Mayor Gaylor Baird talks response, reopening & struggles during pandemic
In an exclusive interview with Channel 8 News, Lincoln Mayor Leirion Gaylor Baird talks about the city's response & future.
From leading a city through uncertain times to being a parent Mayor Gaylor Baird tells Channel 8 News of the difficulties of navigating this coronavirus pandemic.
A public health emergency of this scale doesn’t happen often, but Mayor Gaylor Baird says the city of Lincoln had a plan in place for this very thing – one they hoped they wouldn’t need to use.
“They even have a written notebook about the different stages of the pandemic and the types of principals that guide the response whether that’s surveillance of infection rates, collaboration across systems with our medical care providers, the hospitals and practical steps and guidance about communication and how to isolate, quarantine and contain the spread,” Gaylor Baird says in reference to the Lancaster County Health Department.
When asked if there was anything she would change about the city’s response in the earlier stages, Gaylor Baird says hindsight 2020 allows for some refinements, but overall, our state has done well.
“We’re really fortunate in Nebraska and in Lincoln that we had the advantage of seeing what was going on across the country, we didn’t have our first case until many weeks later so there was a lot more time to prepare,” the Mayor says.
The Lancaster county directed health measure ends May 6th, while Governor Ricketts plans to reopen businesses and other parts of the state on May 4th. But the Mayor says it’s important to remember there is no magic date that can be set when it comes to returning to ‘normal.’
“This is a rapidly evolving situation, we are monitoring factors I mentioned yesterday on a daily if not hourly basis – we’re looking at a number of cases and whether or not they’re growing, we’re looking at testing capacity, the strength of the hospital health care system. It’s going to be a relaxation of measures that depending on what happens, may have to be undertaken again or if they go well, eased off even more. It is a dance that we will be doing with this virus until we have a vaccine,” says Gaylor Baird.
Lincoln’s number of cases compared to the city population has remained relatively low. The mayor says she believes our city’s rapid response in voluntarily implementing social distancing and teleworking is what sets our city apart from other areas of the state.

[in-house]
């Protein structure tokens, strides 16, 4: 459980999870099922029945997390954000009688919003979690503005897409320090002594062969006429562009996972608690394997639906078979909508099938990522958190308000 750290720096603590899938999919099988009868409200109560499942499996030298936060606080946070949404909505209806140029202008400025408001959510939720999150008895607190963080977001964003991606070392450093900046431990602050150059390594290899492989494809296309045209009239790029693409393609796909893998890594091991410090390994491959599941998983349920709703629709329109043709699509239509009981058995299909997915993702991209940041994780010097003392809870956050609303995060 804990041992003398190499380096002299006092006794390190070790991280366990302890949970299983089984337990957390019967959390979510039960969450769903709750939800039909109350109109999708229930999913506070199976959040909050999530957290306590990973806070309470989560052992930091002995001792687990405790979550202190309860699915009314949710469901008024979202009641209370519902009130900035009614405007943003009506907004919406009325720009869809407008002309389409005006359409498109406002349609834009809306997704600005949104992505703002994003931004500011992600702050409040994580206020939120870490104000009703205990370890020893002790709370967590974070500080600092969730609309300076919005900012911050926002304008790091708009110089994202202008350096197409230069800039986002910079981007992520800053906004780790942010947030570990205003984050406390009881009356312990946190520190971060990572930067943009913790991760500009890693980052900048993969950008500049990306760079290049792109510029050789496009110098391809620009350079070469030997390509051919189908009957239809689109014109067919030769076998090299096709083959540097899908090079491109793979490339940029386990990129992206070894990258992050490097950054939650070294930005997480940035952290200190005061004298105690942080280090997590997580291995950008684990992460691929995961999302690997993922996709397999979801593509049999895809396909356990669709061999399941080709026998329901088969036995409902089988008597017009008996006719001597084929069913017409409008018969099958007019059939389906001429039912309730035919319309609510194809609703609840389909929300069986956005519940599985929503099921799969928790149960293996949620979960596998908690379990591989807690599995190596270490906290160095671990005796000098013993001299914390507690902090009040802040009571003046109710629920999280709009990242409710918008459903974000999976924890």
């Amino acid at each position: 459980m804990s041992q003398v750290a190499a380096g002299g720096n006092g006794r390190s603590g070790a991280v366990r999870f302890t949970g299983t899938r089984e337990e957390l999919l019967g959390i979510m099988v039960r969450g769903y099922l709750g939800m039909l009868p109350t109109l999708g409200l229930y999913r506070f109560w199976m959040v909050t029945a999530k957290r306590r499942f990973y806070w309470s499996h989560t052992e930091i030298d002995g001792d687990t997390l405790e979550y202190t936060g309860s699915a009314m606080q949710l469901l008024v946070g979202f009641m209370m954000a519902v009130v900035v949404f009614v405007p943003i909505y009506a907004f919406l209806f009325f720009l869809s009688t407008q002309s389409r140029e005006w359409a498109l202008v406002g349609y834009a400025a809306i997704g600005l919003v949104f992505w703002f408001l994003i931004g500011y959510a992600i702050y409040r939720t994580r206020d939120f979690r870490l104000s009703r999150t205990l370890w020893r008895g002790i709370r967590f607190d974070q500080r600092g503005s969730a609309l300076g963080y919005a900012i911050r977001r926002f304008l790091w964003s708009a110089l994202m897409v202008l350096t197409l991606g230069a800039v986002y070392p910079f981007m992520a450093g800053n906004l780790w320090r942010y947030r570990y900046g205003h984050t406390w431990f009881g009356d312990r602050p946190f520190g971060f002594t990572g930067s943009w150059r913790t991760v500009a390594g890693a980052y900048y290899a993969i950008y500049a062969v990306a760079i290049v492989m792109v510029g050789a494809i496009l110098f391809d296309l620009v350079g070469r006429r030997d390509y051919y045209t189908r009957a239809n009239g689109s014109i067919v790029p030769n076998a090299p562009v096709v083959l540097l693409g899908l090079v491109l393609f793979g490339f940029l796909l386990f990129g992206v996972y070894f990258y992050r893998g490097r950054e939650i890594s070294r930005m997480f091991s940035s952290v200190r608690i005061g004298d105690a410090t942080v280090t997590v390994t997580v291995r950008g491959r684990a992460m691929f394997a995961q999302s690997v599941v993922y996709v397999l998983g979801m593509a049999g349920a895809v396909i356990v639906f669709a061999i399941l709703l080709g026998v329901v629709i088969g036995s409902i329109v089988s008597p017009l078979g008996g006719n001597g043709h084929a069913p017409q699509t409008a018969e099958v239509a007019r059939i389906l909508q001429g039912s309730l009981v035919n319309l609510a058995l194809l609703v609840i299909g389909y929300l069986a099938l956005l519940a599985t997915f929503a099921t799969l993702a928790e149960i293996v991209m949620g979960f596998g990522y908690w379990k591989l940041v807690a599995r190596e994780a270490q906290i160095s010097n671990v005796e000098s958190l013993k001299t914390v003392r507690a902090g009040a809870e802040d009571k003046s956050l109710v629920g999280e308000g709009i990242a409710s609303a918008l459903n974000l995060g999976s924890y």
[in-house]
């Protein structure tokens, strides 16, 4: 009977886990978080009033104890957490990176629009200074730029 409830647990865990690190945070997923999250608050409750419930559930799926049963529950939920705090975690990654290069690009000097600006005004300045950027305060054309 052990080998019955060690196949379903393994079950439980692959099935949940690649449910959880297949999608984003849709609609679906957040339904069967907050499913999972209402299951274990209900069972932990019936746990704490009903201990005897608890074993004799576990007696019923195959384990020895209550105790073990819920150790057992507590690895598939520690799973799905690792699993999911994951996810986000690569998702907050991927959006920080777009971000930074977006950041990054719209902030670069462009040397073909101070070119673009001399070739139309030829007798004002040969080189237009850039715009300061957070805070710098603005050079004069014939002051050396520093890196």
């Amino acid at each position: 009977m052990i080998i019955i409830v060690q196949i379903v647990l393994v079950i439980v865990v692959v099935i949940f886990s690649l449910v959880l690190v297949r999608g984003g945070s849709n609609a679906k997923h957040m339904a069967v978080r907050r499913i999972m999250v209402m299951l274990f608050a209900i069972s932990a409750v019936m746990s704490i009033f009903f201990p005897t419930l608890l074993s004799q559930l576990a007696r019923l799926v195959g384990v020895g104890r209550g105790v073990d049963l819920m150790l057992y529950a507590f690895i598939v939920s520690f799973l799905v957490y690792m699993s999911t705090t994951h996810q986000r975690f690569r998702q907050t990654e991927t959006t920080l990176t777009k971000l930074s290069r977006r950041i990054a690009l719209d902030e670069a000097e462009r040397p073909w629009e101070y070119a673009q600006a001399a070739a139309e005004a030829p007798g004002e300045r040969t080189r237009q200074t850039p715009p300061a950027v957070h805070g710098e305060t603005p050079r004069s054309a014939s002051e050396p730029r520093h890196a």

Gaylor Baird also mentioned weekly conversations with the Governor.
“It’s a lot of exchange of information we’re sharing what we see on the ground, case rates, we might predict trouble spots we see throughout the data or through investigations being undertaken, we might share where we stand with PPE, personal protective equipment. We’ve put in requests to the state for additional PPE and we did get a big order fulfilled thanks to the work of the federal govt providing resources to the state.”
Aside from being a leader in a capital city, the mayor says this virus has affected her in the same ways it affects everyone else.
“I have a mom who just turned 75 and mother in law who lives here in lincoln and they both live alone now and because of their age they’re in a high-risk group so I think about them a lot and what they’re going through and try to be in close communication with them. . . and I think a lot about my oldest daughter who is a senior at lincoln high and all her classmates, our 2020 graduates are missing some pretty significant milestones… it’s been sad as a mom to see her miss prom and her graduation plans kind of crumble.”
The Mayor also expresses the most difficult part of the whole pandemic, and what resonates with her when she goes home each night.
“People who are hospitalized are alone in those rooms. Our health care providers are having to be substitutes or proxies for their families and that’s hard of them too, so, the incredible compassion that our medical community is providing as people suffer through this alone when they have severe cases and the fact that people are dying alone, that’s profound and sometimes that keeps me up at night.”
The full interview with the mayor will be posted along with this article.